China has kick-started a key process to frame its first immigration law to better manage immigrants as the world's fastest economy seeks to attract more foreigners to boost its development.
Experts on migration have advised the government to learn from other countries in regulating immigration, said Zhang Jijiao, researcher with the Institute of Ethnology and Anthropology under the China Academy of Social Sciences (CASS).
Zhang said in the era of globalisation, China needed to attract a variety of talents, investors, skilled workers, and in particular "seagulls" -- a Chinese term for foreign merchants who work with multinationals and must travel across the world -- to contribute to its development.
A sounder migration policy would definitely enhance China's appeal, Zhang said.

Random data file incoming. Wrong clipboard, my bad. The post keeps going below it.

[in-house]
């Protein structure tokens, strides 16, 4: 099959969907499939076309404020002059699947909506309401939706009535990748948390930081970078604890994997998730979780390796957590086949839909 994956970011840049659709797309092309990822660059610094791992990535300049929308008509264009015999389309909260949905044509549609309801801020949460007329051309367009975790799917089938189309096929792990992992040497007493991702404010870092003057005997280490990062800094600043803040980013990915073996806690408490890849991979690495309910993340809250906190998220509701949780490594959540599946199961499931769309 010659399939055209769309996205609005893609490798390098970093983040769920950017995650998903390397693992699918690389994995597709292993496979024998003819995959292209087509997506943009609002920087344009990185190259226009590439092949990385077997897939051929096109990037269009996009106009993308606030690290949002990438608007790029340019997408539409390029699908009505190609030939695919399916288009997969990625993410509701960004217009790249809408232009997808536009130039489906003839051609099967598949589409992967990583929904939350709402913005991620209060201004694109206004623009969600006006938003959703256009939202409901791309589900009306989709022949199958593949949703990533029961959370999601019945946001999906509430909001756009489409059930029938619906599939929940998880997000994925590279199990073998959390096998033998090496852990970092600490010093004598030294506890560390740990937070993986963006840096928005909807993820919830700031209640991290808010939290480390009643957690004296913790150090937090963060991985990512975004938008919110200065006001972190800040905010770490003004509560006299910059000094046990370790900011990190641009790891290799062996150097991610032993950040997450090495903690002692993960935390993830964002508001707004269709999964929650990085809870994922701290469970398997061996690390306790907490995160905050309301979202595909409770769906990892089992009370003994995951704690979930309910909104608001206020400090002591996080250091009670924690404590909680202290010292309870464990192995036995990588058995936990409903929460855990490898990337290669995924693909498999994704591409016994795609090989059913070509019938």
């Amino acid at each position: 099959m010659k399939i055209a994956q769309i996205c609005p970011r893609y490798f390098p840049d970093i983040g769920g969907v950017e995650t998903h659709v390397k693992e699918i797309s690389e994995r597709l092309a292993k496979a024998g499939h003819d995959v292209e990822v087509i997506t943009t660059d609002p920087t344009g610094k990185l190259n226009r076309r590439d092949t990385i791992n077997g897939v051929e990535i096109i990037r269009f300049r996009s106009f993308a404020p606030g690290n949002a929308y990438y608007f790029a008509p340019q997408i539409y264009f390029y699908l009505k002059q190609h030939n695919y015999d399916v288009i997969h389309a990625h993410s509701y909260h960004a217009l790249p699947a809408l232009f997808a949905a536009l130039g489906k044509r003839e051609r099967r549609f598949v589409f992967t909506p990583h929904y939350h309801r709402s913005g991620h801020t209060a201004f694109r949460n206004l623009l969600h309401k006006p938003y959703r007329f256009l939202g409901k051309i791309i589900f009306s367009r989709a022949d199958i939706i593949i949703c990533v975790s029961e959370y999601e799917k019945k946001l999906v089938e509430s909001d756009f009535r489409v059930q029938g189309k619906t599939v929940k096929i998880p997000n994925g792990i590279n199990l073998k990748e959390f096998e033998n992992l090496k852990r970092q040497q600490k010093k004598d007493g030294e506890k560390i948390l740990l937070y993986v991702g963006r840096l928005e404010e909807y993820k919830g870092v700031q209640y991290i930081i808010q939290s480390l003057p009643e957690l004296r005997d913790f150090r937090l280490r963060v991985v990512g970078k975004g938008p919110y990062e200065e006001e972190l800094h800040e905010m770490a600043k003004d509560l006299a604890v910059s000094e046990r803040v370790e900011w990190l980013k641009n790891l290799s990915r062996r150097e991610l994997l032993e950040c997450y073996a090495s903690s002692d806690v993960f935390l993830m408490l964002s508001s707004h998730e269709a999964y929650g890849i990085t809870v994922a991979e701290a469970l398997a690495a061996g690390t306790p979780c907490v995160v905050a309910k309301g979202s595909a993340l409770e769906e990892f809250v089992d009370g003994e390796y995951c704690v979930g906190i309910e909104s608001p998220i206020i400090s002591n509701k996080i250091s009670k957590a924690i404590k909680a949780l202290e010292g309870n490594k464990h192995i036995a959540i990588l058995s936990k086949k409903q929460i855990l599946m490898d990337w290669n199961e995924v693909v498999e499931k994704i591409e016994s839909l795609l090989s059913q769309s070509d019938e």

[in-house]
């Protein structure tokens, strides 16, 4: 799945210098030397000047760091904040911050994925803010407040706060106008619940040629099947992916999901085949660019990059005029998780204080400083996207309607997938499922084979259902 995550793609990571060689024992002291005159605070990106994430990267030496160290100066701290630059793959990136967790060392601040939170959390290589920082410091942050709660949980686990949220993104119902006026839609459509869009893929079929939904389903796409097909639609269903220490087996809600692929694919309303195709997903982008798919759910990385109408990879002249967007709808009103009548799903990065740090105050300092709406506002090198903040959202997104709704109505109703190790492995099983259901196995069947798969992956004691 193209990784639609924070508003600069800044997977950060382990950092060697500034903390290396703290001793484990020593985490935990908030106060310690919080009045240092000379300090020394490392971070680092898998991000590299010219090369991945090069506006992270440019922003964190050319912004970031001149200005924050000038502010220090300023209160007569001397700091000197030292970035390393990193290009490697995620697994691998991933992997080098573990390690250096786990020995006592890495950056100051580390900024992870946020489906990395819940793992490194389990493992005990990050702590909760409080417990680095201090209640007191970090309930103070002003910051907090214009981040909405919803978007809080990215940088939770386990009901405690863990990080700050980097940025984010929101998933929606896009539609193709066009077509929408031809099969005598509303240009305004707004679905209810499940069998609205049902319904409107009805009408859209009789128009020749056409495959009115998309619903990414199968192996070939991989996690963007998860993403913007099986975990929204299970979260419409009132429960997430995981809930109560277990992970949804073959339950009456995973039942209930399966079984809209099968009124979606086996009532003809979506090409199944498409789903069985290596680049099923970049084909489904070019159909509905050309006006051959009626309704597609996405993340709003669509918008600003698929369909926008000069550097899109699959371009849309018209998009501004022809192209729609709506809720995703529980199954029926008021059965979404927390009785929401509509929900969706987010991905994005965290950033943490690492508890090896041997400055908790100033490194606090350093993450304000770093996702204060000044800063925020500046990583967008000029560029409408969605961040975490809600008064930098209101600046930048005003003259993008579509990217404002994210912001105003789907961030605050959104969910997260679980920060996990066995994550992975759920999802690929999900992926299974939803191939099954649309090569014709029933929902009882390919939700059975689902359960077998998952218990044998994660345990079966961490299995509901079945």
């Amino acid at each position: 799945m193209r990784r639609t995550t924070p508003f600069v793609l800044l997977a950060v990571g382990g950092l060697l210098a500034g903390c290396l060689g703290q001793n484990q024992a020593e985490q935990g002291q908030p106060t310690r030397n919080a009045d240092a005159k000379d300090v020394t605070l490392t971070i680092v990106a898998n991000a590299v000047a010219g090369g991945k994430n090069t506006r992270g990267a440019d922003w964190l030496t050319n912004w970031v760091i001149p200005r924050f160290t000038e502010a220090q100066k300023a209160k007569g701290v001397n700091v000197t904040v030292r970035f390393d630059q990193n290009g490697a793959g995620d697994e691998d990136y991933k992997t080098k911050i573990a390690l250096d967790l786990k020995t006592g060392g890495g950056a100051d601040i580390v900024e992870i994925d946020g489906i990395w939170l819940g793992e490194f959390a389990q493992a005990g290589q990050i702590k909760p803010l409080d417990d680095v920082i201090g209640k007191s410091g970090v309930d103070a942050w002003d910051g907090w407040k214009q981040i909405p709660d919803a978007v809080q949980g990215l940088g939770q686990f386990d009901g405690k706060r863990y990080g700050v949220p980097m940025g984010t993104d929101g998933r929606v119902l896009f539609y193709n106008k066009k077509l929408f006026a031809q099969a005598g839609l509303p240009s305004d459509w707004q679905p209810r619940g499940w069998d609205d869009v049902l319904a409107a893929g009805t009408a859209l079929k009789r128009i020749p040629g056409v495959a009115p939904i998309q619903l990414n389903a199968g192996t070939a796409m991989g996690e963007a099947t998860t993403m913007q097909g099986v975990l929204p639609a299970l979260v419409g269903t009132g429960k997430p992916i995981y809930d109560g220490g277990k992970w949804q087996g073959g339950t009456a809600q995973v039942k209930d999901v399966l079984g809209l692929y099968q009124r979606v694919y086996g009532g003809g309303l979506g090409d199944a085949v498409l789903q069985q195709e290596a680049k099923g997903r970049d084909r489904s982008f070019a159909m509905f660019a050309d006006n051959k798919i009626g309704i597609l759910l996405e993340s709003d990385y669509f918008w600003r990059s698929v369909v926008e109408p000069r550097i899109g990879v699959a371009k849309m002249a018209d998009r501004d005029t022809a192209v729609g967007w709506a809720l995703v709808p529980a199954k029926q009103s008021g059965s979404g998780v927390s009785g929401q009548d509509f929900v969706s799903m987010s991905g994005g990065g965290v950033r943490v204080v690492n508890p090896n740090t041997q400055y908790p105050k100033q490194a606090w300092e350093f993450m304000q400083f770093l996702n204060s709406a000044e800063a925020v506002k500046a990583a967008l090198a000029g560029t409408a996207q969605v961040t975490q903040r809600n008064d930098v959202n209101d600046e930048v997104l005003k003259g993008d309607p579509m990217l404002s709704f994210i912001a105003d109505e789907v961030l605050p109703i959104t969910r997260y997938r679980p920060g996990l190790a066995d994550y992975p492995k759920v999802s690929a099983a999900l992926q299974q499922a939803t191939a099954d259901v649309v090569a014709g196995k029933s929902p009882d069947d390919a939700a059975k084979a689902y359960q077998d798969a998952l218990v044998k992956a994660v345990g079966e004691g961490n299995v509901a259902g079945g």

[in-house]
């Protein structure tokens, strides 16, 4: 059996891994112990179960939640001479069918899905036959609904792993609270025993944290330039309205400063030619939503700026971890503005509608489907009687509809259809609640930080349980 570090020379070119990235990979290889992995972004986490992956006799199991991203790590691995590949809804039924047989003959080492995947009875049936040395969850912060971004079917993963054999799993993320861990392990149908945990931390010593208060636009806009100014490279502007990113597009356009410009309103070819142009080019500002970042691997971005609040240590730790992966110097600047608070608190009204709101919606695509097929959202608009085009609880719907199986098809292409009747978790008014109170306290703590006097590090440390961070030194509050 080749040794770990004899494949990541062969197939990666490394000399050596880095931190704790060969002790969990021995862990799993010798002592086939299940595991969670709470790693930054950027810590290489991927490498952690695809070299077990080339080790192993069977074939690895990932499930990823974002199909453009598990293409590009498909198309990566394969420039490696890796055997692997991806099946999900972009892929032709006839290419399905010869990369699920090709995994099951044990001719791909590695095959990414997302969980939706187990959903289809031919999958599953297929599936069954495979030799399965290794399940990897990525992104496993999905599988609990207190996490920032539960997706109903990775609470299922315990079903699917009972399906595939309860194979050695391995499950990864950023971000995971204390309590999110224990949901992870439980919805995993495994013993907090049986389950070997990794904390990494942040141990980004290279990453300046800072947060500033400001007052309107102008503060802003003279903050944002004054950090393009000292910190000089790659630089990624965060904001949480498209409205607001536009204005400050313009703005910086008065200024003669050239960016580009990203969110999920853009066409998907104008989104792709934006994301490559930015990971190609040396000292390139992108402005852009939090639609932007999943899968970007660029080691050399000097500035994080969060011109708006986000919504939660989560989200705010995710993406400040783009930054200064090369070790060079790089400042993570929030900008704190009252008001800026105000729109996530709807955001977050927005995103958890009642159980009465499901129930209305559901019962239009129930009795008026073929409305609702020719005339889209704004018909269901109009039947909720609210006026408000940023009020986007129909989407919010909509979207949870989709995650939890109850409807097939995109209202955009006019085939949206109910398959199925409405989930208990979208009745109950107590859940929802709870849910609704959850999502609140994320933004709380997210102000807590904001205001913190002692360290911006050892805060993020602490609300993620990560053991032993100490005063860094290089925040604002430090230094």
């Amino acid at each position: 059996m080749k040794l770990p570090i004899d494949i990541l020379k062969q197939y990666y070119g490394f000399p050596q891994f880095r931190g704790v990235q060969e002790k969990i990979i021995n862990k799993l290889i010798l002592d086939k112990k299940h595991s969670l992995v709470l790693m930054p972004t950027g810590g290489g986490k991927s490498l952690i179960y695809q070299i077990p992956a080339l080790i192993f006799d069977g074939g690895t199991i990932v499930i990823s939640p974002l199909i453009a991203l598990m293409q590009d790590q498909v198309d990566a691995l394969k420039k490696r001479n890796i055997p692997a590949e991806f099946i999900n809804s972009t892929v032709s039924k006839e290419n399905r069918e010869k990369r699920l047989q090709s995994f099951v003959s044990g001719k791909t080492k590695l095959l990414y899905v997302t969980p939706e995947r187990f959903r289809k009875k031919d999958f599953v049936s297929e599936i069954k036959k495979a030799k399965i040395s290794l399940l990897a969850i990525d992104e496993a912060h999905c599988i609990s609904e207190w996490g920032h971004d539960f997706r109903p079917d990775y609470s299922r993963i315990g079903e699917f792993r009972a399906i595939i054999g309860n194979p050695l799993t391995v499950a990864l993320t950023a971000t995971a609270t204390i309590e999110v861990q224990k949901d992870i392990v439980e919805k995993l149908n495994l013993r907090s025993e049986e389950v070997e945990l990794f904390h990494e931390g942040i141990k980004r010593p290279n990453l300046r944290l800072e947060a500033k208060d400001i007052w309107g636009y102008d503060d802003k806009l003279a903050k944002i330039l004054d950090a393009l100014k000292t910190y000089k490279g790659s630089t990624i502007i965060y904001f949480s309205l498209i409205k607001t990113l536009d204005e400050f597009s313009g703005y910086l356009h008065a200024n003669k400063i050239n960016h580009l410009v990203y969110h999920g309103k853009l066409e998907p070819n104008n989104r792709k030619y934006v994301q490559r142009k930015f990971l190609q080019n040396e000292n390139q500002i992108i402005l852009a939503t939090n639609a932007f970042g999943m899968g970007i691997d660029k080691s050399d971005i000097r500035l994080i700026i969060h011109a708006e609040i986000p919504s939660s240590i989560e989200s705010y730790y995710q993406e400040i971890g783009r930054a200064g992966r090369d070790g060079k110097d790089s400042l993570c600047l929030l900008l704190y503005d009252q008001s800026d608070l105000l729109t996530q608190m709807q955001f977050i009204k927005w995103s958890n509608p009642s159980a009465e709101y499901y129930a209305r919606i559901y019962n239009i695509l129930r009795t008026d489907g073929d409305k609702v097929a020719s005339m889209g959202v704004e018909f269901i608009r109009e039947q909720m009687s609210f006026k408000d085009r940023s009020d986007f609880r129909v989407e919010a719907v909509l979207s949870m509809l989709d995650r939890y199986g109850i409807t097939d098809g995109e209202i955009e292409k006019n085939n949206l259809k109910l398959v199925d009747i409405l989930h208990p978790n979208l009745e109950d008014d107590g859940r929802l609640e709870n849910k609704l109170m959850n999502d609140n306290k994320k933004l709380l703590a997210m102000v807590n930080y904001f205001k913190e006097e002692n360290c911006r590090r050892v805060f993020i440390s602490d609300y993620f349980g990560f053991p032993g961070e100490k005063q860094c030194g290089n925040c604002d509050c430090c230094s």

The Ministry of Public Security, the Beijing Law Society, the Chinese People's Public Security University and the CASS held a liaison meeting last year. But the discussions had yet to result in any concrete preparations, Zhang told state-run Xinhua news agency at a global forum on migration.
Unlike Western countries, which have special laws to regulate the management of transnational migrants, there were few Chinese legal instruments to regulate immigration and foreign investment.
"This reflects how China's transnational migration management has long been focused on the legitimacy of entry and exit out of economic considerations," said Zhang.